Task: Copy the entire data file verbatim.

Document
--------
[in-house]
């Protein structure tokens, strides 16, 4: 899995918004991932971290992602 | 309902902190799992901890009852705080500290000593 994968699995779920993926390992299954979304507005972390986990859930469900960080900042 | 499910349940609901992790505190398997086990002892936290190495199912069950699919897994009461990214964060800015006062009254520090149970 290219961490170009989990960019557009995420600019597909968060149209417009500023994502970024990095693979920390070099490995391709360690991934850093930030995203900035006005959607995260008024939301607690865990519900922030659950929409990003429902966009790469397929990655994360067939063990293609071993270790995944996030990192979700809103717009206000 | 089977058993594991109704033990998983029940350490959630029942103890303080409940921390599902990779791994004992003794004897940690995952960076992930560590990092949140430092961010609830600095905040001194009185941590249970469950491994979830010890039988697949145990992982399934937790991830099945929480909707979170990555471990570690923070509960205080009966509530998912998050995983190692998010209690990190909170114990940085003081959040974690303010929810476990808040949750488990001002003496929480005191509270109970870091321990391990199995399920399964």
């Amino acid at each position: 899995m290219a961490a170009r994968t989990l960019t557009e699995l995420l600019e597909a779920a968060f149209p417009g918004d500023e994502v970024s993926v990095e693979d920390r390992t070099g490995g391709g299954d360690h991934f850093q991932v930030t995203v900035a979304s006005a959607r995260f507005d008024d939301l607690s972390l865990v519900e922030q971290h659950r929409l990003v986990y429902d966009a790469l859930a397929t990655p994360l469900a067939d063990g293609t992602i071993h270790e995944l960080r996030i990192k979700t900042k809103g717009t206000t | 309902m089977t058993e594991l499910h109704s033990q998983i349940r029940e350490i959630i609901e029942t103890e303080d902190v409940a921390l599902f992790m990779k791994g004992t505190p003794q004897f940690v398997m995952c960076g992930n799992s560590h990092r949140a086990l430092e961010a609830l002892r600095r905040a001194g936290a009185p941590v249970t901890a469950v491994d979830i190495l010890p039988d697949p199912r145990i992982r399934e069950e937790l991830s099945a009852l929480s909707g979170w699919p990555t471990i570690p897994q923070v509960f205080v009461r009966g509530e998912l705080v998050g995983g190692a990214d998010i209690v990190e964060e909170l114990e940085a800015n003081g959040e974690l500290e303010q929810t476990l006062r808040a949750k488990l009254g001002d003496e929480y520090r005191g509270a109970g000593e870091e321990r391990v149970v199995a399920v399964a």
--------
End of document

[in-house]
């Protein structure tokens, strides 16, 4: 899995918004991932971290992602 | 309902902190799992901890009852705080500290000593 994968699995779920993926390992299954979304507005972390986990859930469900960080900042 | 499910349940609901992790505190398997086990002892936290190495199912069950699919897994009461990214964060800015006062009254520090149970 290219961490170009989990960019557009995420600019597909968060149209417009500023994502970024990095693979920390070099490995391709360690991934850093930030995203900035006005959607995260008024939301607690865990519900922030659950929409990003429902966009790469397929990655994360067939063990293609071993270790995944996030990192979700809103717009206000 | 089977058993594991109704033990998983029940350490959630029942103890303080409940921390599902990779791994004992003794004897940690995952960076992930560590990092949140430092961010609830600095905040001194009185941590249970469950491994979830010890039988697949145990992982399934937790991830099945929480909707979170990555471990570690923070509960205080009966509530998912998050995983190692998010209690990190909170114990940085003081959040974690303010929810476990808040949750488990001002003496929480005191509270109970870091321990391990199995399920399964």
């Amino acid at each position: 899995m290219a961490a170009r994968t989990l960019t557009e699995l995420l600019e597909a779920a968060f149209p417009g918004d500023e994502v970024s993926v990095e693979d920390r390992t070099g490995g391709g299954d360690h991934f850093q991932v930030t995203v900035a979304s006005a959607r995260f507005d008024d939301l607690s972390l865990v519900e922030q971290h659950r929409l990003v986990y429902d966009a790469l859930a397929t990655p994360l469900a067939d063990g293609t992602i071993h270790e995944l960080r996030i990192k979700t900042k809103g717009t206000t | 309902m089977t058993e594991l499910h109704s033990q998983i349940r029940e350490i959630i609901e029942t103890e303080d902190v409940a921390l599902f992790m990779k791994g004992t505190p003794q004897f940690v398997m995952c960076g992930n799992s560590h990092r949140a086990l430092e961010a609830l002892r600095r905040a001194g936290a009185p941590v249970t901890a469950v491994d979830i190495l010890p039988d697949p199912r145990i992982r399934e069950e937790l991830s099945a009852l929480s909707g979170w699919p990555t471990i570690p897994q923070v509960f205080v009461r009966g509530e998912l705080v998050g995983g190692a990214d998010i209690v990190e964060e909170l114990e940085a800015n003081g959040e974690l500290e303010q929810t476990l006062r808040a949750k488990l009254g001002d003496e929480y520090r005191g509270a109970g000593e870091e321990r391990v149970v199995a399920v399964a």